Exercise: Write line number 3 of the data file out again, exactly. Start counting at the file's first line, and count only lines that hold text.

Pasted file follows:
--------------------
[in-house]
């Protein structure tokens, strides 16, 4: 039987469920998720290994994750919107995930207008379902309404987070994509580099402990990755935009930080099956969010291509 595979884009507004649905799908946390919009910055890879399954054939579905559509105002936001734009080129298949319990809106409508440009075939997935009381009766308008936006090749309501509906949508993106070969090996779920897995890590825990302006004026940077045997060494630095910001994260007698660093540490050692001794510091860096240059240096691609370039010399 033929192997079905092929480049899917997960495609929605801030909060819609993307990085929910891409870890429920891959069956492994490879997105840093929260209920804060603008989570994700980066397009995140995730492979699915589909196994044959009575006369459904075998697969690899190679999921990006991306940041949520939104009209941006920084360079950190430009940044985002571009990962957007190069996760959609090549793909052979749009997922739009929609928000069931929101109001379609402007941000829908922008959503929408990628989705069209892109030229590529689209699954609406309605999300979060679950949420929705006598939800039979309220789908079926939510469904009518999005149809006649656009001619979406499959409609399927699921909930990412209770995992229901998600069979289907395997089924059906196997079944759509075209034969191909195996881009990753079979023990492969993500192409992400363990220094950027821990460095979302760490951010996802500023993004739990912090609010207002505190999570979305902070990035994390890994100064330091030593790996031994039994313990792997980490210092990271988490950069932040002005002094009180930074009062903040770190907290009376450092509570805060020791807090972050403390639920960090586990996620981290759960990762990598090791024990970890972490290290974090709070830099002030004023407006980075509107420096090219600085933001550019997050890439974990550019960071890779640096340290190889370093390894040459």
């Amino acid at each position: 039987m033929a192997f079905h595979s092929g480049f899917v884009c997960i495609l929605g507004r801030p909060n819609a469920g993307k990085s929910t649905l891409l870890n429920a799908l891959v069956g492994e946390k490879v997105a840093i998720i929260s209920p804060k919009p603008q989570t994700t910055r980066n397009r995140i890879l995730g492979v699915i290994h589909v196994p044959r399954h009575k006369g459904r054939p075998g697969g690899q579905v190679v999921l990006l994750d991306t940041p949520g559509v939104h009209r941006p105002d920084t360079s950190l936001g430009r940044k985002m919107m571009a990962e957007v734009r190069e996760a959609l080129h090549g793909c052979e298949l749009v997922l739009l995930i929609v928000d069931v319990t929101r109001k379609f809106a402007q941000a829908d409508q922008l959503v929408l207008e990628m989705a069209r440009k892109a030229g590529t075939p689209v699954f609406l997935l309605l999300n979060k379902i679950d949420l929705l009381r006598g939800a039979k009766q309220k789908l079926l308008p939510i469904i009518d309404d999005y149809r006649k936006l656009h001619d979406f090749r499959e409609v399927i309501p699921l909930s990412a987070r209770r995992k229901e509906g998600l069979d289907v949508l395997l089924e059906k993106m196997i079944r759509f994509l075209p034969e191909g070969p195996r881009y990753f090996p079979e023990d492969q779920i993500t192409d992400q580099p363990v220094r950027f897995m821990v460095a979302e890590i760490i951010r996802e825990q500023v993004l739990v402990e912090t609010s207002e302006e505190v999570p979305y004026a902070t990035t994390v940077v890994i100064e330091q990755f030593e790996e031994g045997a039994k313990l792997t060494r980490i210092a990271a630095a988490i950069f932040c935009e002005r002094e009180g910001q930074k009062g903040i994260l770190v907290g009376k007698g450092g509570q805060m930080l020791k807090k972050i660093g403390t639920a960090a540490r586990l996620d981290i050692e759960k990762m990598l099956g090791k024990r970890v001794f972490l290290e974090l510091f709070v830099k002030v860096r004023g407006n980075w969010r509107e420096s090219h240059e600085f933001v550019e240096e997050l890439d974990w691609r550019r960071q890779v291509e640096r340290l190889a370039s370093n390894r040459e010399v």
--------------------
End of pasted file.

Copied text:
């Amino acid at each position: 039987m033929a192997f079905h595979s092929g480049f899917v884009c997960i495609l929605g507004r801030p909060n819609a469920g993307k990085s929910t649905l891409l870890n429920a799908l891959v069956g492994e946390k490879v997105a840093i998720i929260s209920p804060k919009p603008q989570t994700t910055r980066n397009r995140i890879l995730g492979v699915i290994h589909v196994p044959r399954h009575k006369g459904r054939p075998g697969g690899q579905v190679v999921l990006l994750d991306t940041p949520g559509v939104h009209r941006p105002d920084t360079s950190l936001g430009r940044k985002m919107m571009a990962e957007v734009r190069e996760a959609l080129h090549g793909c052979e298949l749009v997922l739009l995930i929609v928000d069931v319990t929101r109001k379609f809106a402007q941000a829908d409508q922008l959503v929408l207008e990628m989705a069209r440009k892109a030229g590529t075939p689209v699954f609406l997935l309605l999300n979060k379902i679950d949420l929705l009381r006598g939800a039979k009766q309220k789908l079926l308008p939510i469904i009518d309404d999005y149809r006649k936006l656009h001619d979406f090749r499959e409609v399927i309501p699921l909930s990412a987070r209770r995992k229901e509906g998600l069979d289907v949508l395997l089924e059906k993106m196997i079944r759509f994509l075209p034969e191909g070969p195996r881009y990753f090996p079979e023990d492969q779920i993500t192409d992400q580099p363990v220094r950027f897995m821990v460095a979302e890590i760490i951010r996802e825990q500023v993004l739990v402990e912090t609010s207002e302006e505190v999570p979305y004026a902070t990035t994390v940077v890994i100064e330091q990755f030593e790996e031994g045997a039994k313990l792997t060494r980490i210092a990271a630095a988490i950069f932040c935009e002005r002094e009180g910001q930074k009062g903040i994260l770190v907290g009376k007698g450092g509570q805060m930080l020791k807090k972050i660093g403390t639920a960090a540490r586990l996620d981290i050692e759960k990762m990598l099956g090791k024990r970890v001794f972490l290290e974090l510091f709070v830099k002030v860096r004023g407006n980075w969010r509107e420096s090219h240059e600085f933001v550019e240096e997050l890439d974990w691609r550019r960071q890779v291509e640096r340290l190889a370039s370093n390894r040459e010399v």